Her Garlic
‘Roo on Semolina Pancake features something else new to me: single clove
garlic.  Also referred to as the ‘non-garlic lover’s garlic’ it’s a bit
more mellow than the regular.
Hmmm, Does that mean the rest of us can use more of it?  Good thing it’s
large… less work!

Sue, of Coffee & Cornbread, in
southwestern Virginia, U.S. is determined to make summer last.  She’s still making salads.
Her Bread
Salad with Basil, Feta and Marsala Vinaigrette
is going to showcase the
last of the summer tomatoes perfectly.
Homemade sourdough bread with a Marsala vinaigrette takes this a step above the ordinary…pretty good for someone who
is typing with a mouse….

Fall may be my
favorite season, but I still have to be a bit jealous of Truffle of What’s On My Plate, in Melbourne, Australia, and the rest of the S.H. foodies for their first taste of spring.
Salad season is just starting and in honor of the ‘hint of spring’ in the air
Truffle has made a Smoked Chicken
Salad with Caramelized Mandarins and Grapefruit.
Caramelized Mandarins?  Yup, that’s what I said.  Just saying those
two words together makes my mouth water.

Outspoken Female, from Melbourne, Australia,
author of Confessions of
a Food Nazi is writing about Kaffir lime leaves.  (I have to go to Melbourne;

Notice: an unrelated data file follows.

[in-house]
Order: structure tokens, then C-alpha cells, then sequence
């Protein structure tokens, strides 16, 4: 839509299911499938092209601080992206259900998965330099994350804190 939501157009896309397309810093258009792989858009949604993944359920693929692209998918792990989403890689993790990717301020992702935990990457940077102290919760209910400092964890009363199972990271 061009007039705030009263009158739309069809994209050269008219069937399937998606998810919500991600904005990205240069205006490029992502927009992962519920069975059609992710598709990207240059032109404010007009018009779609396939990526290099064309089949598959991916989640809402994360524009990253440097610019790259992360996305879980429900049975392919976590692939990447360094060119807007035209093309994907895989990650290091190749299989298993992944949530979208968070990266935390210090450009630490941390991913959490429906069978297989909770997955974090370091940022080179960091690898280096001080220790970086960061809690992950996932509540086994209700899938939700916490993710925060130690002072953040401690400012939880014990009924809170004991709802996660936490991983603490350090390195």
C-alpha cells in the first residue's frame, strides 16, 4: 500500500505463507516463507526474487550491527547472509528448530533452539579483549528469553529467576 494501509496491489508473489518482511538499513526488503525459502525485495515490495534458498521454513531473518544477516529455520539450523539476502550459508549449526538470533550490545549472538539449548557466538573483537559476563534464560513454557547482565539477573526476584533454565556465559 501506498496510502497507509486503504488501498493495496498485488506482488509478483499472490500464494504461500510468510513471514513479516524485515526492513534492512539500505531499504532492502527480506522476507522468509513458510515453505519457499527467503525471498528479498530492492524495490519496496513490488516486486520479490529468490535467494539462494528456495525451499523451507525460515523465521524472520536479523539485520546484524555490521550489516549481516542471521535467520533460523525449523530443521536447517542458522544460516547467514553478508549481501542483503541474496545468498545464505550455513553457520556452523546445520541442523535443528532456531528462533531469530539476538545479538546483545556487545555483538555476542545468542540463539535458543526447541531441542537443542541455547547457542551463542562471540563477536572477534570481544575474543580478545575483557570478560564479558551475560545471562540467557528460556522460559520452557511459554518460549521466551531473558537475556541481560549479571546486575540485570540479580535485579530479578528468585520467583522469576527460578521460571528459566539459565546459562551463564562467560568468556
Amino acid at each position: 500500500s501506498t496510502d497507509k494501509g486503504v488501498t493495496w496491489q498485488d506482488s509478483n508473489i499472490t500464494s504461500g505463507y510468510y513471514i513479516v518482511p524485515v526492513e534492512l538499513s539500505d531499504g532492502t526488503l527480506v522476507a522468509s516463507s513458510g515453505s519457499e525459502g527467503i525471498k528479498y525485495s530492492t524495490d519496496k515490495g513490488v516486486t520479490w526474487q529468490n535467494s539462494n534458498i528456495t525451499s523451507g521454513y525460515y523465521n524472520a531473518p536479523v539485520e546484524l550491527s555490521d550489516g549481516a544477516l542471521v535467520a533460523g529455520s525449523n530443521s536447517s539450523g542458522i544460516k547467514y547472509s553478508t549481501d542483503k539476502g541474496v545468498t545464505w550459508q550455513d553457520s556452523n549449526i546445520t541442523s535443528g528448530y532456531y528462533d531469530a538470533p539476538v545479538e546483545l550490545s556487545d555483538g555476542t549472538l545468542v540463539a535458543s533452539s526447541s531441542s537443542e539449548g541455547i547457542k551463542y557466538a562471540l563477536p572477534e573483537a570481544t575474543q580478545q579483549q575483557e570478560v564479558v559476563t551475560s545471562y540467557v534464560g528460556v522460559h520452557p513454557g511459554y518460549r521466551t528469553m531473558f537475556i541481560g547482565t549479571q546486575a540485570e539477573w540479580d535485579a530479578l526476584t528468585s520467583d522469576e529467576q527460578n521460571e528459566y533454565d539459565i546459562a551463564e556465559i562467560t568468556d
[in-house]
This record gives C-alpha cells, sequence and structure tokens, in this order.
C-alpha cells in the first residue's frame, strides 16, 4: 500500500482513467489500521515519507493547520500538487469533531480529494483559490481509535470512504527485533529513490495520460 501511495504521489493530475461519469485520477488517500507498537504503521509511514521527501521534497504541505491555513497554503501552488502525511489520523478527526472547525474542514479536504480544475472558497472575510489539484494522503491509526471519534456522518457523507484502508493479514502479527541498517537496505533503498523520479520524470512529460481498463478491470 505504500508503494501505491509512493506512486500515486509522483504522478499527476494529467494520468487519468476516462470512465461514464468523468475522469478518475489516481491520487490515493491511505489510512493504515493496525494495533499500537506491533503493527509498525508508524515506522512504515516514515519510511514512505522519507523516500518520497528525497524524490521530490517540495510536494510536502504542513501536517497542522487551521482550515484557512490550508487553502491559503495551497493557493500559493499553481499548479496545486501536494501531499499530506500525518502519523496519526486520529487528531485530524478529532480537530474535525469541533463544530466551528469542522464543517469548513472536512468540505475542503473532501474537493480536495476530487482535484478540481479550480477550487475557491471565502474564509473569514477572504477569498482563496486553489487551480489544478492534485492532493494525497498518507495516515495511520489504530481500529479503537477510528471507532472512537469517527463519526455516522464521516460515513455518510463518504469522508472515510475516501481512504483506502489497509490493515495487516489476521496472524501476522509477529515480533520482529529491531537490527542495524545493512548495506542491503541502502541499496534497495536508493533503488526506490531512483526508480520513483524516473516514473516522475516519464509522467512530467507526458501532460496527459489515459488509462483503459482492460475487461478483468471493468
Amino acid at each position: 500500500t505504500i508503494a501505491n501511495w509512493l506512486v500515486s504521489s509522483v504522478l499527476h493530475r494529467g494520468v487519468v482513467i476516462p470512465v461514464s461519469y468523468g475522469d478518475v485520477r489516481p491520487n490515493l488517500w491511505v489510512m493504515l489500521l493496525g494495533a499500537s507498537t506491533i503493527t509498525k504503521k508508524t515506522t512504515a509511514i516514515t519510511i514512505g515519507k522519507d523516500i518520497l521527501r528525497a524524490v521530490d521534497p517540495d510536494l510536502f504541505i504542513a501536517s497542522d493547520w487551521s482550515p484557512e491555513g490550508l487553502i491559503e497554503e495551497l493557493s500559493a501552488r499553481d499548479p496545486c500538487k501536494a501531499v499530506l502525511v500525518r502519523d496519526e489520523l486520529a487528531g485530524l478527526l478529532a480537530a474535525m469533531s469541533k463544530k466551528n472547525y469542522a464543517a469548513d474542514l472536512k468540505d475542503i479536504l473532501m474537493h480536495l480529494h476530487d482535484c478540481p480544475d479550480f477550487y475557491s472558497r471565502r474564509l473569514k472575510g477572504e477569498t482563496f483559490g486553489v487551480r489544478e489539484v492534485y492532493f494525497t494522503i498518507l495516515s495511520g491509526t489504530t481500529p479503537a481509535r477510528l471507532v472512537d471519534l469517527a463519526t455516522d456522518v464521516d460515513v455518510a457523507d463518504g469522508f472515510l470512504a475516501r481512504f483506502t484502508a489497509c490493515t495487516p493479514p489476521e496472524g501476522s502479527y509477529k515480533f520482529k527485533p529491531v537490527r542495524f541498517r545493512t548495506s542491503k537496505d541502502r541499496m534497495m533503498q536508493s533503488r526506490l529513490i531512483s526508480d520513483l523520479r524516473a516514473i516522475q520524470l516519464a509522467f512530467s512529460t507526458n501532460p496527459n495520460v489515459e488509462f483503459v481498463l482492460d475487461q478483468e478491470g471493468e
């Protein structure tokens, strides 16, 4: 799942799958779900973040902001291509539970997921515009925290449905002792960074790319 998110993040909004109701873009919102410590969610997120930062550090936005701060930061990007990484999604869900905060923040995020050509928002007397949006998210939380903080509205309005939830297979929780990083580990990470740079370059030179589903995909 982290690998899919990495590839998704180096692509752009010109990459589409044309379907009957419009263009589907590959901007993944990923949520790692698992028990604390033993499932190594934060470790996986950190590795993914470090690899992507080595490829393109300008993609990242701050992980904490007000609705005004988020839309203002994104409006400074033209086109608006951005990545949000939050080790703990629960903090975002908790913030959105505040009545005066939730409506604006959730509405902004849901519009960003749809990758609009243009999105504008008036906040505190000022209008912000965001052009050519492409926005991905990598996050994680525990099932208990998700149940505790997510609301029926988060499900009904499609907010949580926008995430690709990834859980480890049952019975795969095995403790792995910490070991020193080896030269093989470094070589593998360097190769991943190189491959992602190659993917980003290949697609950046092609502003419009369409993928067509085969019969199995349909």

there are such a lot of great food bloggers there… Does that mean the food is
great, too?)
Another herb I am unfamiliar with but, after reading her recipe for a Chickpea
and Asparagus Salad with Kaffir Lime Dressing I’m going to figure out how
to get them: either in my garden or my freezer – she says they freeze

of Coffee & Vanilla, in London, U.K. is also not quite ready to give up on summer.  She has made a lovely salad
with a hint of fall: Tomato,
Cucumber, Feta and Pine Nuts Salad.
A light salad with a bit of Balsamic vinegar and topped with toasted pine
nuts…  The combination of feta cheese with the pine nuts sounds piqued my
interest immediately!


Skipping the liver and a nice Chianti, Haalo, of Cook (Almost) Anything at least once is having fava beans.
I just discovered these wonderful beans, also called broad beans, this spring .
Besides explaining how simple they are to prepare, and the importance of doing it correctly (and not boiling them into oblivion), Haalo has a very pretty recipe for Broad Bean, Pea and Goat Cheese Bruschetta.
Don’t the colors just scream ‘spring’?  And it is, in Melbourne, Australia where Haalo lives.